been eating. We heard wailing. At 9:43, she flew to Sentinel and at
10:03 she flew north wailing.

Both eyases are up briefly, then they lie down side by side. We are
thinking one male and one female. But at 1/3 mile away, we are still
not certain.

10:20 we hear cakking in front of the nest rock and one peregrine
flies past. We see the falcon on Bindi Rock.

She is looking around. We see a man in a blue jacket, red packpack ,
grey hair, and binoculars on the trail directly behind Bindi Rock. He
and Cheryl look through their binos at each other. He moves north,
stopping periodically to look down through his binoculars. On
Thursday someone posted to a birding listserve seeing two downy
peregrine chicks at this sits and described perfectly how to find
them, despite the policy of Birding Ethics (from
the American Birding Association) against the revealing of nests of
rare birds. Based on the way he is looking for something specific, we
think this is the person who posted this site or someone who read
about it and is looking for the scrape. It is not a random birder.

At 10:27, the falcon flies to Sentinel and two minutes later the same
man is now moving back along the trail to the south, again stopping
periodically to scan with his binoculars. We don’t think he’s found
the peregrines because he doesn’t stop and look for long. This even
though the falcon is sitting on a rock about 200 feet in front of him.
He continues to move south down the trail and out of sight.

At 11:02 we hear cakking. The falcon is alert and both eyases are
up, preening.

At 11:32 we find the tiercel on South Rock. Ten minutes later he
flies toward the nest scrape and stoops above the climbing rock. The falcon
remains on Sentinel.

At 12:28 the falcon flies to South Rock and sits just above where the
tiercel had been sitting earlier.
12:31 one eyas is on the porch flapping. At 12:46 the second eyas
joins the first. Both are flapping their wings. One eyas stands on
the edge and looks down.

At 12:54 the falcon flapped and jumped and disappeared behind South
Rock. A minute later she is on Sentinel wailing. The eyases are now
in the rear of the cave also wailing.

12:56 Both eyases are again on the porch wailing. A swift flies into
its nest in the ceiling of the cave and one eyas watches it come and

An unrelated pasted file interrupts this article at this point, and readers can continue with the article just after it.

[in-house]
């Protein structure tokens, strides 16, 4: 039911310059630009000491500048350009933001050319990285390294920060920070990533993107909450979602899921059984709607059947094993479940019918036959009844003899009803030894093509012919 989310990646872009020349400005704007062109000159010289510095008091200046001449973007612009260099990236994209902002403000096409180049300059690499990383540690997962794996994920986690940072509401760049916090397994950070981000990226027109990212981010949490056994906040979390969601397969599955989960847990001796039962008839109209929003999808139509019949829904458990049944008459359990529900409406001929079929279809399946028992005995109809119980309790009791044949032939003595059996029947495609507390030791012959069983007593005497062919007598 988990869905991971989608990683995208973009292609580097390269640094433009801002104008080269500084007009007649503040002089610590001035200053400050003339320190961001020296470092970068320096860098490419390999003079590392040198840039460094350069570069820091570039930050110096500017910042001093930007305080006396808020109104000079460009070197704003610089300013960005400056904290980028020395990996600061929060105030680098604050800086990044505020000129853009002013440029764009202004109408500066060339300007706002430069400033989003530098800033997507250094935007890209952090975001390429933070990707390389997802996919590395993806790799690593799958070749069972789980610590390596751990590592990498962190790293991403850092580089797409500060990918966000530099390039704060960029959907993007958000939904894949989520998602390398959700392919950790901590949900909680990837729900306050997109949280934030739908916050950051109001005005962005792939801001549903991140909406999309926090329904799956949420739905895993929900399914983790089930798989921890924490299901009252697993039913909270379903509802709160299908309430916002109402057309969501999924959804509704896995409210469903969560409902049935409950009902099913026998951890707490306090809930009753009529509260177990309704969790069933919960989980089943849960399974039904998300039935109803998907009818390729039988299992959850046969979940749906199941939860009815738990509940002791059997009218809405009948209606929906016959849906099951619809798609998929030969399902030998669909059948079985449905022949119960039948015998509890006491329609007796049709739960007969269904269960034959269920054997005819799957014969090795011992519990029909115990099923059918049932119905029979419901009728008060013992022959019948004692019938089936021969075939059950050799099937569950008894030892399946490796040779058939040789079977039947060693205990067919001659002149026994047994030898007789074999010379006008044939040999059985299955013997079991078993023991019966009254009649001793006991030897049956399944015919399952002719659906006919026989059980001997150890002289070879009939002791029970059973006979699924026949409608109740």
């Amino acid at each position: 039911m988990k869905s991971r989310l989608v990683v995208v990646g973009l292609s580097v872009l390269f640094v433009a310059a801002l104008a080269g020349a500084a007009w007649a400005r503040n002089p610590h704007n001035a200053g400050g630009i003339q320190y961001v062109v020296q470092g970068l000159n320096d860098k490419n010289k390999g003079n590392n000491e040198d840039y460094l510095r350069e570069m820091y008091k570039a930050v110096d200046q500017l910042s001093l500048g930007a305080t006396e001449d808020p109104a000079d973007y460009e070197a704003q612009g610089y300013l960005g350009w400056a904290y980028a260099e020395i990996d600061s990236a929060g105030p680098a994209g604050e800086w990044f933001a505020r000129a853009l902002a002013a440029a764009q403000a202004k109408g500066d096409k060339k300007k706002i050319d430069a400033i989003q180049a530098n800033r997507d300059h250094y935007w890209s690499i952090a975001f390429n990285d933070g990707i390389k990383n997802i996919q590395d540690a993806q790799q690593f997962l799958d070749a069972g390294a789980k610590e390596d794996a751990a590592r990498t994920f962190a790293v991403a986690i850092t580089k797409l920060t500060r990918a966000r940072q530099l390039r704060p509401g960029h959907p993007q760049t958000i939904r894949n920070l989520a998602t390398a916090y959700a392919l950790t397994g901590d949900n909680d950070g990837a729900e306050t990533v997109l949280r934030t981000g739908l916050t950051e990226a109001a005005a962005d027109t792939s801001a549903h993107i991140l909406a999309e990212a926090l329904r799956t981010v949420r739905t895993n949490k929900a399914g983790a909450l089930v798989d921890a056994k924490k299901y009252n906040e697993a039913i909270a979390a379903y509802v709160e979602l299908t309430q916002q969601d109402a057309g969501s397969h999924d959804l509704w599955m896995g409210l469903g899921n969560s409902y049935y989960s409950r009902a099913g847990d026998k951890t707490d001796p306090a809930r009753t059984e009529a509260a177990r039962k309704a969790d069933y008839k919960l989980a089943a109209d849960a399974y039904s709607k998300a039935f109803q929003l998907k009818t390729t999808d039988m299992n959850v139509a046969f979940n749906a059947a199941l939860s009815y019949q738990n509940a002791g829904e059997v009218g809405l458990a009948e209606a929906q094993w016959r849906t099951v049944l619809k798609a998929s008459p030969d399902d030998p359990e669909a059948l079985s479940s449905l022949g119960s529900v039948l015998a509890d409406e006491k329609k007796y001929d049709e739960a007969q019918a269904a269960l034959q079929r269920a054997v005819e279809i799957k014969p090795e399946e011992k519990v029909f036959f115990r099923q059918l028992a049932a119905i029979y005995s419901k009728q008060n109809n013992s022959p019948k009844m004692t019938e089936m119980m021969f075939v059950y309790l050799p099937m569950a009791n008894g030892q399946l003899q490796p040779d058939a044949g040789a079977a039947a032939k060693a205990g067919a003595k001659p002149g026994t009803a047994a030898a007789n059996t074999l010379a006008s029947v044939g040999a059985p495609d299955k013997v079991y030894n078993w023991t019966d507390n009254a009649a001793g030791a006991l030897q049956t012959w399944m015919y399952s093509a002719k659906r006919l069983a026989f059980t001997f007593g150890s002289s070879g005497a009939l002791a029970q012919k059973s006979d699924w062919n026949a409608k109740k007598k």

go. As it’s watching, it trips on the edge of the porch. It recovers
its balance.

1:07 one eyas is wailing and walks to the far right edge of the porch,
still wailing.

1:13 the falcon flies, e-chups and the tiercel flies in from the north
and there is a side-by-side food exchange. The falcon goes into the
scrape and the eyases run to the food. She feeds them.

At 1:19 she leaves and returns to Sentinel. The eyases are on the
porch and seem to be watching her. They do some head bobbing. One
is particularly good at preening its tail feathers, pulling and
separating feathers.

1:45 both eyases are wailing, sitting together on the porch. We get a
good look at them. One is larger and lighter in color. The smaller
one is darker on the breast. Both have some brown on the sides of
their breast. We’ve decided it’s one male and one female.

We get distracted for awhile. Cheryl starts to lean back on her
backpack and sees a pair of brown ears coming up the hill below us.
She first thinks mountain lion and then realizes it’s a young coyote.
He sees us and stops. He sits and watches us and we watch him. He
sticks his muzzle in the air and sniffs, then turns and sniffs again,
turns to the other side and sniffs. He opens his mouth and tastes the
air, then sniffs again. He starts barking at us. I pulled out my
phone and started to record him and his barking. This goes on for
several minutes and we get up to discourage him. He turns around and
starts to the right and downhill. Just as he disappears, we hear him
bark again. We walk down hill toward him and he moves to the right
away from us. He’s going to be trouble some day. If we see him
again, we will be more aggressive to scare him